MODELLING DRY AND WET EXTREMES OVER THE CANADIAN PRAIRIE PROVINCES BASED ON THE DYNAMICAL DOWNSCALING AND MULTIVARIATE FREQUENCY ANALYSIS APPROACHES
The primary tools to assess climate change are the Atmosphere–Ocean General Circulation Model (AOGCM) or Regional Climate Model (RCM) transient climate change simulations. Currently, RCMs offer higher spatial resolution than AOGCMs and therefore are preferred for assessing impact of climate change on different components of the hydrological cycle at regional domains of interest. The overall purpose of this research was to evaluate the impact of climate change on dry and wet climate extremes over the Canadian Prairie Provinces of Alberta, Saskatchewan and Manitoba using a multi–RCM ensemble from the North American Regional Climate Change Assessment Program (NARCCAP). This region of Canada is characterized by highly variable hydroclimate, with recurrent droughts and floods and localized summer convective storm activity often resulting in heavy precipitation events and thus poses many challenges for water managers. At first, the Saskatchewan River Basin, the largest river in the study area, was evaluated and drought vulnerable parts of the basin were identified based on historical data and multivariate frequency analysis approaches. For the development of projected changes to drought characteristics, the research effort was extended over the entire study area and changes to various return levels of drought severity, duration and maximum severity were developed based on NARCCAP RCM simulations and multivariate frequency analysis approaches. It was found that the southern and south-western parts of the study area will experience increased drought severity in the future. Based on the projected bi- and trivariate joint occurrence probabilities of drought characteristics, southern parts along with the central parts of the study area were found to be highly drought vulnerable, whereas the southwestern and southeastern parts were found less vulnerable. Though producing reliable estimates of changes in precipitation extremes remains an important challenge under climate change, this study attempted to develop projected changes to April–October short- and long-duration precipitation extremes based on the NARCCAP RCM simulations and regional frequency analysis approach. Projected changes to selected regional return levels of precipitation extremes were found mostly statistically significant, with relatively larger changes noted for the southeastern regions and smaller for the southwestern and western regions of the study area.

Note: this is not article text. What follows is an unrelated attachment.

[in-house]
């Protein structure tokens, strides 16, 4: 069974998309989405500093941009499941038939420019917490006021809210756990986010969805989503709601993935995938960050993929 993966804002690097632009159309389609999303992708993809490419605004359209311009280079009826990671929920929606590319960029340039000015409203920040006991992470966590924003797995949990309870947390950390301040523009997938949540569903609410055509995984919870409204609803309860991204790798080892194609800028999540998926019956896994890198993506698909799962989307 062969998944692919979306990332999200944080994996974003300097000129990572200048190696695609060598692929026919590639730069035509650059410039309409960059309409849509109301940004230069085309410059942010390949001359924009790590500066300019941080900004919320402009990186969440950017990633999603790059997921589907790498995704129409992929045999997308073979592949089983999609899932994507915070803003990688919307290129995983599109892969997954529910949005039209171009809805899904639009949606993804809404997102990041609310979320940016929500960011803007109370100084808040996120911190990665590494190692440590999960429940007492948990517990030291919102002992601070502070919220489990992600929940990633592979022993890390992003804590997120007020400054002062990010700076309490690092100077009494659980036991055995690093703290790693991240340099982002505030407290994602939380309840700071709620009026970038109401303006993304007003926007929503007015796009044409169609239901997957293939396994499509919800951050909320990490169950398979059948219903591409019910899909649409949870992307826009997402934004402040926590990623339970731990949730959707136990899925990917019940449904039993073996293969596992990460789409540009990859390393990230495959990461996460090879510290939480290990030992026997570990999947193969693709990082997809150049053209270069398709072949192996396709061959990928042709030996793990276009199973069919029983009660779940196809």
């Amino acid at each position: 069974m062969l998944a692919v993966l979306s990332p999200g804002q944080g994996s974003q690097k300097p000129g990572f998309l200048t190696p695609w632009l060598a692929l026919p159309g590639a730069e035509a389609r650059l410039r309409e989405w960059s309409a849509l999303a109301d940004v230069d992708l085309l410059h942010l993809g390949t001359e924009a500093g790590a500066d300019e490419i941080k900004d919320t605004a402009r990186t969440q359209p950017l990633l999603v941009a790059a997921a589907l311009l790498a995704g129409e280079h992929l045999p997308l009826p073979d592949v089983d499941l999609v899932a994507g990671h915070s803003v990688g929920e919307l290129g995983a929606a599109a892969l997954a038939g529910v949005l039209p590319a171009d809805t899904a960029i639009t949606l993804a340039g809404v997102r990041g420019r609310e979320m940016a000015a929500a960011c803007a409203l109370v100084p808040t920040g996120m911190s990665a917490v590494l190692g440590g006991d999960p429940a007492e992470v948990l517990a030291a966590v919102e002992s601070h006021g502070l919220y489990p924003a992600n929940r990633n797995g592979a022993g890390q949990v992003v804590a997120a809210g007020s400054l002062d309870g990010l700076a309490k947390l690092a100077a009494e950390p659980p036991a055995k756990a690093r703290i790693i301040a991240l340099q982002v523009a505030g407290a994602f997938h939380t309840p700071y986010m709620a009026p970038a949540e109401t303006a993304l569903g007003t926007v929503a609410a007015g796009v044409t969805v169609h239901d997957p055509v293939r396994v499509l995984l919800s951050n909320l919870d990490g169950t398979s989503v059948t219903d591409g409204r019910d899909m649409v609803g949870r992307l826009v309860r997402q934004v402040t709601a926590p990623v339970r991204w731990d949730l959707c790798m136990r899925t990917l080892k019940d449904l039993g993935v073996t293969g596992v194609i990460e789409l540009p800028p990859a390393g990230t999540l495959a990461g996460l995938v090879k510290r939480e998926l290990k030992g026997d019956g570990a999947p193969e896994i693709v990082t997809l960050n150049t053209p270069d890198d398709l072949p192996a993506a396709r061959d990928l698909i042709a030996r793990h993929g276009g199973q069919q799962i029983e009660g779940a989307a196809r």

Copula function, Multivariate frequency analysis, Regional frequency analysis, Drought risk analysis, Precipitation extremes, Canadian Prairie Provinces
Doctor of Philosophy (Ph.D.)
School of Environment and Sustainability
Environment and Sustainability